Project description:The aim of this study was first to identify lysozymes paralogs in the deep sea mussel Bathymodiolus azoricus then to measure their relative expression or activity in different tissue or conditions. B. azoricus is a bivalve that lives close to hydrothermal chimney in the Mid-Atlantic Ridge (MAR). They harbour in specialized gill cells two types of endosymbiont (gram-bacteria): sulphide oxidizing bacteria (SOX) and methanotrophic bacteria (MOX). This association is thought to be ruled by specific mechanism or actors of regulation to deal with the presence of symbiont but these mechanisms are still poorly understood. Here, we focused on the implication of lysozyme, a bactericidal enzyme, in this endosymbiosis. The relative expression of Ba-lysozymes paralogs and the global anti-microbial activity, were measured in natural population (Lucky Strike--1700 m, Mid-Atlantic Ridge), and in in situ experimental conditions. B. azoricus individuals were moved away from the hydrothermal fluid to induce a loss of symbiont. Then after 6 days some mussels were brought back to the mussel bed to induce a re-acquisition of symbiotic bacteria. Results show the presence of 6 paralogs in B. azoricus. In absence of symbionts, 3 paralogs are up-regulated while others are not differentially expressed. Moreover the global activity of lysozyme is increasing with the loss of symbiont. All together these results suggest that lysozyme may play a crucial role in symbiont regulation.
Project description:The hydrothermal vent mussel Bathymodiolus puteoserpentis (Mytilidae) from the Mid-Atlantic Ridge hosts symbiotic sulfur- and methane-oxidizing bacteria in its gills. In this study, we investigated the activity and distribution of these two symbionts in juvenile mussels from the Logatchev hydrothermal vent field (14°45'N Mid-Atlantic Ridge). Expression patterns of two key genes for chemosynthesis were examined: pmoA (encoding subunit A of the particulate methane monooxygenase) as an indicator for methanotrophy, and aprA (encoding the subunit A of the dissimilatory adenosine-5'-phosphosulfate reductase) as an indicator for thiotrophy. Using simultaneous fluorescence in situ hybridization (FISH) of rRNA and mRNA we observed highest mRNA FISH signals toward the ciliated epithelium where seawater enters the gills. The levels of mRNA expression differed between individual specimens collected in a single grab from the same sampling site, whereas no obvious differences in symbiont abundance or distribution were observed. We propose that the symbionts respond to the steep temporal and spatial gradients in methane, reduced sulfur compounds and oxygen by modifying gene transcription, whereas changes in symbiont abundance and distribution take much longer than regulation of mRNA expression and may only occur in response to long-term changes in vent fluid geochemistry.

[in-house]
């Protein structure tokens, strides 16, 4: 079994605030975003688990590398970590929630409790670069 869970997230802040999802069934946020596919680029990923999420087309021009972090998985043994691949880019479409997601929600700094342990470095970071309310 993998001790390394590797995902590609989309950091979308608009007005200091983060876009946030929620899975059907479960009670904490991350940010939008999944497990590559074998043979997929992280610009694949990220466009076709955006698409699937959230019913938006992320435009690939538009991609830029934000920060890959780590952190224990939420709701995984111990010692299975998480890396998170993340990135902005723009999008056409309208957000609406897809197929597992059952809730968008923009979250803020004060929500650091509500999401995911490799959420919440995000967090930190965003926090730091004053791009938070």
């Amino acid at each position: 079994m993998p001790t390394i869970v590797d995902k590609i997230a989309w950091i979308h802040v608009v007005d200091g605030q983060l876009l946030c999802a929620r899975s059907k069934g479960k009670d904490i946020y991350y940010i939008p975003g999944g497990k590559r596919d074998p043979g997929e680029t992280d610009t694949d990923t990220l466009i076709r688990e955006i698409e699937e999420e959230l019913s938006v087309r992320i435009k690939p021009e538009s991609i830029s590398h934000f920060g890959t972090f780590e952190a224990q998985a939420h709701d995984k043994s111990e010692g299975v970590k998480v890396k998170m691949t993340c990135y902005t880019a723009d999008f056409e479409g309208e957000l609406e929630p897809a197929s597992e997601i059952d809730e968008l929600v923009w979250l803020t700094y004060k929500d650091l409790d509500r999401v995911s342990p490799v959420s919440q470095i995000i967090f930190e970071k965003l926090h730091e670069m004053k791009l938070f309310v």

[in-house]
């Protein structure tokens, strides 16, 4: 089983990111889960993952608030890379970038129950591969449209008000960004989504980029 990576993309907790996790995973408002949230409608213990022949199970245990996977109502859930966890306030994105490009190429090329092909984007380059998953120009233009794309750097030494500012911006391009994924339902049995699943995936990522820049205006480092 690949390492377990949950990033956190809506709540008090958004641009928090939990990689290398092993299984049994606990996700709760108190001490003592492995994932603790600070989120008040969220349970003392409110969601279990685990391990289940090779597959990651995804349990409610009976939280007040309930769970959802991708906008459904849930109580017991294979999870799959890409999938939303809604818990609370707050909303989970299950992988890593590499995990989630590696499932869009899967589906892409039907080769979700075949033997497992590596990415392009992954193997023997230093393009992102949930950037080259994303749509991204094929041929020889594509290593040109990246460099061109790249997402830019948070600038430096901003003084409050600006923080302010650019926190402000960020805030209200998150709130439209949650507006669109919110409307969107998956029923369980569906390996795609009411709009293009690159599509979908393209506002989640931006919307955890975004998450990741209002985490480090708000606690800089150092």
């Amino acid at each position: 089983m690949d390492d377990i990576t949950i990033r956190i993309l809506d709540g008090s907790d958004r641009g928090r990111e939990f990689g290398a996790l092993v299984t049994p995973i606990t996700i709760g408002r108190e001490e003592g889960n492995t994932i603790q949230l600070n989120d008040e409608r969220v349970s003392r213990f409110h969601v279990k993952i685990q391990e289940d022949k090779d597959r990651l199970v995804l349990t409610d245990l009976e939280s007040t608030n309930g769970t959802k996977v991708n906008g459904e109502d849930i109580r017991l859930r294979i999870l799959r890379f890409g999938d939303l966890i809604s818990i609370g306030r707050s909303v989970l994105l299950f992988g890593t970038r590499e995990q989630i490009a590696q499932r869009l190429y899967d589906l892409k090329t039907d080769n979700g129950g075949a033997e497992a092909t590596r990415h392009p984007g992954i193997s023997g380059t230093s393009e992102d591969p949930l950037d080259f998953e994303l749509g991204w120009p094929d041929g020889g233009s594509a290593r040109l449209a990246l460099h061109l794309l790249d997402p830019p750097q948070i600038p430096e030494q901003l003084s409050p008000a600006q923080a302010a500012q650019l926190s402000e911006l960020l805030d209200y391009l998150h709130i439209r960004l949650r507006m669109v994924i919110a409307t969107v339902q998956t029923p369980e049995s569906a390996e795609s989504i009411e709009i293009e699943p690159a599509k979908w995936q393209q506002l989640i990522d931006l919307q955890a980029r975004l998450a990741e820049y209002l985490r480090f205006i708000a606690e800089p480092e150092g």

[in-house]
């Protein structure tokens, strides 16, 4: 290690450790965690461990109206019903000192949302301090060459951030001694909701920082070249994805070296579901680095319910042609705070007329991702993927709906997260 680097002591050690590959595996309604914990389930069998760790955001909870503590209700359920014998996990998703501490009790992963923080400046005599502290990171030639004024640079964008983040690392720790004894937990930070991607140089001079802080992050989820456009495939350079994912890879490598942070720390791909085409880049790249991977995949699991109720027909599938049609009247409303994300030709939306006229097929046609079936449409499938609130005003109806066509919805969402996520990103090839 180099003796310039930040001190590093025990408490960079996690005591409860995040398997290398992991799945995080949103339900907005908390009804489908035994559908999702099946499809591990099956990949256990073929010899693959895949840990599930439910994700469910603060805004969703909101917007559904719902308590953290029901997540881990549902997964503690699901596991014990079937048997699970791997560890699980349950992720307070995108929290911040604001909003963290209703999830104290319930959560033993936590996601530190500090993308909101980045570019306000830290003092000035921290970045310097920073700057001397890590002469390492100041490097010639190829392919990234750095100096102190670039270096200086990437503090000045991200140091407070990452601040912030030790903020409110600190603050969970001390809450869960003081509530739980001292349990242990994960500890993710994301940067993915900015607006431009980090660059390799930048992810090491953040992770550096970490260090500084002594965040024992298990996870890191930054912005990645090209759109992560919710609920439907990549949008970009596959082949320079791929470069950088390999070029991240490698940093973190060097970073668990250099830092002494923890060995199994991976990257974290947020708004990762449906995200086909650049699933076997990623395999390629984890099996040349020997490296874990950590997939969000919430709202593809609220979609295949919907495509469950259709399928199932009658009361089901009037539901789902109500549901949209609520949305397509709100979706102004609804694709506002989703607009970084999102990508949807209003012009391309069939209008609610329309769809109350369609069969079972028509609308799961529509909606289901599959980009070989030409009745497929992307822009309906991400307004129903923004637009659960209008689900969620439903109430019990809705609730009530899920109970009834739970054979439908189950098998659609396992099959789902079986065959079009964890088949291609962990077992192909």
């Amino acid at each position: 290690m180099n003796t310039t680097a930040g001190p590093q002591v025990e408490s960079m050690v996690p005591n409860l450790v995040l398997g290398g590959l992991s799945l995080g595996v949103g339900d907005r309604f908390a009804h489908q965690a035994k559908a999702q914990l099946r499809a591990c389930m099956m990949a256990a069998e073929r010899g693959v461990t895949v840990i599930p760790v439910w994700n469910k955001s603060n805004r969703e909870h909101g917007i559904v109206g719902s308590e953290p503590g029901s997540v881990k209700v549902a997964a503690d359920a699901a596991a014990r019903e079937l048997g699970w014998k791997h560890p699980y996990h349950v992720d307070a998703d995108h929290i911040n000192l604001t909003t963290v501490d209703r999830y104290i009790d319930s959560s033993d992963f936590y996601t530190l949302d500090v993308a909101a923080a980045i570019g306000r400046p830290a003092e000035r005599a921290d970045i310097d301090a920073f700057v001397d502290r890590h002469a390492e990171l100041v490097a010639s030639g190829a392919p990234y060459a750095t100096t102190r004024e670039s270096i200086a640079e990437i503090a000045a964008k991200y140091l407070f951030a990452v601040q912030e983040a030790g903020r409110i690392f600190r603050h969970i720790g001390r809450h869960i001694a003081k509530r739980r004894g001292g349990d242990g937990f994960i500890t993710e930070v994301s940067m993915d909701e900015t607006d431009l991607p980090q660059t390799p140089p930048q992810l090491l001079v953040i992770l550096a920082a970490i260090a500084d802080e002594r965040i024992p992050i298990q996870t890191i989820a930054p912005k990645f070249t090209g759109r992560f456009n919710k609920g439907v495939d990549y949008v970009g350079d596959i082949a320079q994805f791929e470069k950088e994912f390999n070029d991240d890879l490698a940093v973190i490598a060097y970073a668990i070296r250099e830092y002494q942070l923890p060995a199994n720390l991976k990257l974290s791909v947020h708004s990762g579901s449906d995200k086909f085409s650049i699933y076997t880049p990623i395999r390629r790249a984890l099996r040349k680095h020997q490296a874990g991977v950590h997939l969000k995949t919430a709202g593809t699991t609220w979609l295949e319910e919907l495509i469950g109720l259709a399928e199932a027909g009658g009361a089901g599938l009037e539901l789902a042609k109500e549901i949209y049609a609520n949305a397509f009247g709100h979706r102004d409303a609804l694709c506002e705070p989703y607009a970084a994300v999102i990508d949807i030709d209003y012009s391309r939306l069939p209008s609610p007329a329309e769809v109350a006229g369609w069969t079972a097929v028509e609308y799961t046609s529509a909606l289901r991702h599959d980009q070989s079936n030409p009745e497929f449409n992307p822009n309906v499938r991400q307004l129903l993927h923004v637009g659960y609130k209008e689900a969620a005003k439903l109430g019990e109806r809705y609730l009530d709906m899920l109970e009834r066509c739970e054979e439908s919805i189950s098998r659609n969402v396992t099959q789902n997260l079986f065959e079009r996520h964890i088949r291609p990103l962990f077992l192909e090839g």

Project description:Background:The deep-sea mussels Bathymodiolus azoricus (Bivalvia: Mytilidae) are the dominant macrofauna subsisting at the hydrothermal vents site Menez Gwen in the Mid-Atlantic Ridge (MAR). Their adaptive success in such challenging environments is largely due to their gill symbiotic association with chemosynthetic bacteria. We examined the response of vent mussels as they adapt to sea-level environmental conditions, through an assessment of the relative abundance of host-symbiont related RNA transcripts to better understand how the gill microbiome may drive host-symbiont interactions in vent mussels during hypothetical venting inactivity. Results:The metatranscriptome of B. azoricus was sequenced from gill tissues sampled at different time-points during a five-week acclimatization experiment, using Next-Generation-Sequencing. After Illumina sequencing, a total of 181,985,262 paired-end reads of 150 bp were generated with an average of 16,544,115 read per sample. Metatranscriptome analysis confirmed that experimental acclimatization in aquaria accounted for global gill transcript variation. Additionally, the analysis of 16S and 18S rRNA sequences data allowed for a comprehensive characterization of host-symbiont interactions, which included the gradual loss of gill endosymbionts and signaling pathways, associated with stress responses and energy metabolism, under experimental acclimatization. Dominant active transcripts were assigned to the following KEGG categories: "Ribosome", "Oxidative phosphorylation" and "Chaperones and folding catalysts" suggesting specific metabolic responses to physiological adaptations in aquarium environment. Conclusions:Gill metagenomics analyses highlighted microbial diversity shifts and a clear pattern of varying mRNA transcript abundancies and expression during acclimatization to aquarium conditions which indicate change in bacterial community activity. This approach holds potential for the discovery of new host-symbiont associations, evidencing new functional transcripts and a clearer picture of methane metabolism during loss of endosymbionts. Towards the end of acclimatization, we observed trends in three major functional subsystems, as evidenced by an increment of transcripts related to genetic information processes; the decrease of chaperone and folding catalysts and oxidative phosphorylation transcripts; but no change in transcripts of gluconeogenesis and co-factors-vitamins.